FORT LEONARD WOOD, Mo. — Hundreds of students, surveyors and geospatial engineers joined the U.S Army Training and Doctrine Command Proponent-Geospatial team and more than 25 academic and industry experts to highlight the worldwide impact of geographical information systems during a GIS Day celebration Wednesday at Danner Hall.
“Everything that happens on the earth is tied to a location, and we just can show that in really cool ways,” TPO-Geo Director Col. Chad Ramskugler said. “Whether it’s above the earth, or below the earth or underwater, it’s wherever you want to be. It’s this team that shows you how to get there.”
Every year, geospatial professionals across the globe rally around cutting-edge GIS technology, said Geospatial Development Officer 1st Lt. Zachary McBride, who helped organize the event.
“Our intent was to inspire engineer Soldiers, and instill greater comradery and pride in their profession, and encourage them to think big about the Army’s geospatial future,” he said.
Events like GIS Day provide a one-stop shop for organizations looking to reach a large variety of engineer Soldiers and network with the companies whose equipment they rely on in their day-to-day duties, said Spc. Warren Watkins, with the 75th Ranger Regiment’s Regimental Military Intelligence Battalion, whose group came here from Fort Benning, Georgia, to talk to engineer Soldiers about career paths available to them in military intelligence.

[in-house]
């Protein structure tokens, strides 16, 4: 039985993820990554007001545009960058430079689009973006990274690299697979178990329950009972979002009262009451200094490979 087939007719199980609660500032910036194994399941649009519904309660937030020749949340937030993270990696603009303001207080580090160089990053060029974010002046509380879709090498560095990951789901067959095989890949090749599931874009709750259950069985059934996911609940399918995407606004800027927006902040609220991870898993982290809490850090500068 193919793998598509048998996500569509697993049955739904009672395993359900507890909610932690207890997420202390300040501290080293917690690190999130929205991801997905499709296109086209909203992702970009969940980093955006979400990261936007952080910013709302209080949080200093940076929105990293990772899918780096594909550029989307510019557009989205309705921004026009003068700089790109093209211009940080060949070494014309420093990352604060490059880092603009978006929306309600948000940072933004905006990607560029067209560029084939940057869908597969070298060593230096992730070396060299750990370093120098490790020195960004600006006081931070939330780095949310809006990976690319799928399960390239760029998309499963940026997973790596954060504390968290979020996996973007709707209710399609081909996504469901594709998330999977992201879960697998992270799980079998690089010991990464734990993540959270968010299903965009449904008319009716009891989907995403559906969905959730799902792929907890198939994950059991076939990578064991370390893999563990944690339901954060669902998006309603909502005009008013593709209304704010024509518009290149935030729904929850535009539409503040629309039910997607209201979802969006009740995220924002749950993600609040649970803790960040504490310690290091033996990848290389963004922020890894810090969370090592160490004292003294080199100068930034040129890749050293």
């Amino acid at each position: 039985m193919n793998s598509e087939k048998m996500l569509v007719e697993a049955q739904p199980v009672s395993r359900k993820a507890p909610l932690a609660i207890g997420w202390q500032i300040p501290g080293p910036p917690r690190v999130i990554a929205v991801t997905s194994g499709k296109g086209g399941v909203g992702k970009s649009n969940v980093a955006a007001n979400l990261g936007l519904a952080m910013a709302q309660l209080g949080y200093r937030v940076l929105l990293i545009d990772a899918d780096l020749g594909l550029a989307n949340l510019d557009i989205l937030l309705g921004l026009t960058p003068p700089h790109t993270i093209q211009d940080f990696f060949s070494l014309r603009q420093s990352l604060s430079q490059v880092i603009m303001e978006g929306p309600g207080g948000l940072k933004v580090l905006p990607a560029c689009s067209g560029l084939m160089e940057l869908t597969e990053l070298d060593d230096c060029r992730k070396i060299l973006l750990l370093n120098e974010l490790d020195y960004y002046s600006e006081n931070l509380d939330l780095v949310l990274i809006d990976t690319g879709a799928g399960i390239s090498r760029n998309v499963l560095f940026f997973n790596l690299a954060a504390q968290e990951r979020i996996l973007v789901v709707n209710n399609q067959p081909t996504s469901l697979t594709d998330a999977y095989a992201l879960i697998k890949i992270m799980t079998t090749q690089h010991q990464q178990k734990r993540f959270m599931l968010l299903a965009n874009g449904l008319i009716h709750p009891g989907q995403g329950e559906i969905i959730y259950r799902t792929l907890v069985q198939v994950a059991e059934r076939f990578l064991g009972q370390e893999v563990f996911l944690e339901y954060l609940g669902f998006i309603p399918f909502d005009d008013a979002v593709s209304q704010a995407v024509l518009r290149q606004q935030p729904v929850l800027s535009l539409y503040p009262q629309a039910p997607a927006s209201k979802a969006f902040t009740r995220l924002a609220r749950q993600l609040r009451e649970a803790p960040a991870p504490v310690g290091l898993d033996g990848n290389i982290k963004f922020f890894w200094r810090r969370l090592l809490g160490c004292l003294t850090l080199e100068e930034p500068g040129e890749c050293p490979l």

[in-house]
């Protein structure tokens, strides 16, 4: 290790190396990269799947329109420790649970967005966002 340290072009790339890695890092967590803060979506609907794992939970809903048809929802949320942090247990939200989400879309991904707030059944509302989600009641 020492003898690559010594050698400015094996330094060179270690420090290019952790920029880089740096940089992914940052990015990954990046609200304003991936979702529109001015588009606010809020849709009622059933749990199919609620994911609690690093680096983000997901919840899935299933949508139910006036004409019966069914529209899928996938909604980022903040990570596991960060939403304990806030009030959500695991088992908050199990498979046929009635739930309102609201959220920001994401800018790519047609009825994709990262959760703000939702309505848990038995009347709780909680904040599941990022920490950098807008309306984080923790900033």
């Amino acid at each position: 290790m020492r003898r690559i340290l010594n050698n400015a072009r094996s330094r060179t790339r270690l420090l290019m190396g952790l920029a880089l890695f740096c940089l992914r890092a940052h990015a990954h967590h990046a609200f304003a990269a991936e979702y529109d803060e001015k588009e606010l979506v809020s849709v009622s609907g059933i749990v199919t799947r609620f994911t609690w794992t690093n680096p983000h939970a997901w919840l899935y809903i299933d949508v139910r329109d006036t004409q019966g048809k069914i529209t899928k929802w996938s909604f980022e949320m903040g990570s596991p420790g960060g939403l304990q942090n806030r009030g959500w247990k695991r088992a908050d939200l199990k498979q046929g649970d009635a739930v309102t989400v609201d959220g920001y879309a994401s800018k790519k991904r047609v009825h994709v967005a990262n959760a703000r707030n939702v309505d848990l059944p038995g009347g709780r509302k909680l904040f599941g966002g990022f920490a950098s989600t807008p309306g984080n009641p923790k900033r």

“Our primary mission here was to recruit geospatial engineer Soldiers, and we received a lot of interest,” he said. “It’s also great to network with some of the companies we work with as far as their software and get to meet them and explain our mission set and how they can help, and maybe reach out to further our capabilities using their software and systems.”
Networking was a key part of the event, according to Tony Buster, a geospatial program analyst with TPO-Geo.
“We brought in folks from across the industry to interact and learn new ways of broadcasting, capturing and sharing the data we collect from various sources to make it something that is coherent for the warfighter,” Buster said. “Some of the conversations that took place today helped people realize there’s a lot that goes on behind the scenes.”
Ramskugler said he hopes the Soldiers in attendance took away a sense of the power and technology behind their tradecraft.
“We’re specifically targeting surveyors and geospatial engineers, but also want to show the officers who could manage any one of those particular areas in the future that they’re tied into a global effort of mapping and charting the whole world and have access to that kind of information at their fingertips,” Ramskugler said.
Understanding the use of GIS in the Army is important because the way it supports the overall Army mission is great, and it won’t be going anywhere soon, Watkins said.
“Most people think about boots on the ground and going into combat, but there’s so much that has to be done before that,” he said. “Most of that is done with geospatial analysis. It’s very important, and it’s growing.”